I mean it is one hour and a half ride, but costs about 35 dollar. I don't say that light rail is better, but I think we shouldn't neglect that, when we think about it.

    My biggest problem with light rail is, that it is not very comfortable. Even outside of the inner city, light rails usually travel around 60-90 km/h (about 50-65 miles per hour)which is ridiculously slow for a rail-based transportation unit. Plus, because they are designed for inner-city usage, they have only very limited space for climate units, leaving them to be a packed space in hell during summer time.
    The third problem is riding with strangers and noise which can be hilarious or a stink ride through dante's inferno....

  11. DrTorch:


    In what ways does your Manhattan bicyclist pay for highways that he doesn't use?

    I pay gas taxes and tolls, and know for a fact that in DC/MD/VA that all the money I put toward highways doesn't go to highways, it's a coffer for other gov't projects. Including the DC Metro.

    Your costs for the French taking a trip are not impressive, as I'd bet that rail would be as much or more. Furthermore, if the trip had 4-5 riders in the car, it would cost less/person. That's not true w/ rail.

    The DC Metro BTW, does not make money, even with some parking locations charging high daily rates. When ridership soared last year, one might expect that the system would come close to break even, since fixed costs remained nearly constant. That wasn't the case, the heavier loads meant the rail cars wore out more quickly, so the system was always guaranteed to lose money.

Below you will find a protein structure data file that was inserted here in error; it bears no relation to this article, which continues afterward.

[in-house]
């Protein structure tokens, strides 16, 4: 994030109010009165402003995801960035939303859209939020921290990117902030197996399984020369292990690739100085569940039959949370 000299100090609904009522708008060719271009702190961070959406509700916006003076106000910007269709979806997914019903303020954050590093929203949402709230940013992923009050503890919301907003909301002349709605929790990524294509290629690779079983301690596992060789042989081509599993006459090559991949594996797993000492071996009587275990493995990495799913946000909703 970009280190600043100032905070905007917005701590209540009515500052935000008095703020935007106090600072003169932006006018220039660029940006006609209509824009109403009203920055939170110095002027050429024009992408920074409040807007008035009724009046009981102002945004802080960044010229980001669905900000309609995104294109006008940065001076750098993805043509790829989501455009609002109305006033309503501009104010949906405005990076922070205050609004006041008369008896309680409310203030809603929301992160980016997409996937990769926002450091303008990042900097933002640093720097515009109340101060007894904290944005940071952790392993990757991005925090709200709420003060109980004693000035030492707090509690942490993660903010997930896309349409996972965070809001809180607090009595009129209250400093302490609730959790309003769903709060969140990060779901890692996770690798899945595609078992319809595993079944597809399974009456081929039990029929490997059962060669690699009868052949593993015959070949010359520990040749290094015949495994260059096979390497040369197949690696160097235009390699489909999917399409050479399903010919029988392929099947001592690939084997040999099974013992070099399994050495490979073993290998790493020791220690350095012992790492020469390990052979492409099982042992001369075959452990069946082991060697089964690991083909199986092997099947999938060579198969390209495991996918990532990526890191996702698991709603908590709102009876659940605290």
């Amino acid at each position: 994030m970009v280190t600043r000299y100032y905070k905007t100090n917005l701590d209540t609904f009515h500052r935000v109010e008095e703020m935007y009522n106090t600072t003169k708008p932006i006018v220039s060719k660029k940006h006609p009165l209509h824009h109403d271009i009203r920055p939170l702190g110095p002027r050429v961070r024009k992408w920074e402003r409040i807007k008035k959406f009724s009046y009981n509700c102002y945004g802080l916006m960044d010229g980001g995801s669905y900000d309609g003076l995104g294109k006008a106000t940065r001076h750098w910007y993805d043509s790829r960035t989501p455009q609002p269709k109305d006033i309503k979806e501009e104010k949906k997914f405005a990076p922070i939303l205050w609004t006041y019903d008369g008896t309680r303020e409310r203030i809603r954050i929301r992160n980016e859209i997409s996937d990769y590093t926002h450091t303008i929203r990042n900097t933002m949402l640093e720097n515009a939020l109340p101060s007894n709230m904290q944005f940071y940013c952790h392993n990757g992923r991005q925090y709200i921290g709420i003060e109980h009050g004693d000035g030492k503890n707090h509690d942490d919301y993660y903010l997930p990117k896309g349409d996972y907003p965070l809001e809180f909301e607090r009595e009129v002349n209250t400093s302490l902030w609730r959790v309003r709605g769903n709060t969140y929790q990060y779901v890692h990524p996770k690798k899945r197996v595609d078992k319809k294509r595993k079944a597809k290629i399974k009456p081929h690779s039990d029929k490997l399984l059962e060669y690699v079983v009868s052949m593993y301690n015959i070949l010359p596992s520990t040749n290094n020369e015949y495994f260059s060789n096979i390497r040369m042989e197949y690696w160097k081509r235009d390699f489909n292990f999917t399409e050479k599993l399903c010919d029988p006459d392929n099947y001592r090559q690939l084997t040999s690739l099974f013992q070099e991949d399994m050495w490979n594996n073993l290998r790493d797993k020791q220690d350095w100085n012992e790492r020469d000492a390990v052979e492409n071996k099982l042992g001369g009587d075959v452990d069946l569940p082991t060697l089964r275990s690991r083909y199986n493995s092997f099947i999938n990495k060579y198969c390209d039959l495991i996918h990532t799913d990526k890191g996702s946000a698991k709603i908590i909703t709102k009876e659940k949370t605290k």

Furthermore, the DC metro wants to expand, and it's taking $900M from the rest of the country to pay for part of that (that's assuming no overruns). So what does the guy from Lima, Ohio get for his money? His traffic isn't bad, in fact, he'd be glad for a few offices to spring up, and to have MORE traffic as people go to work.

    In other words, these subsidies perpetuate the very problems hey claim to solve!

    Here's a better idea. Let the costs and frustration of driving in cities be borne by the people who live/work there. Then it will be a driving force to find a different location for companies: lower taxes, better commute times, less frustration...and the Lima Ohios of the country will benefit too.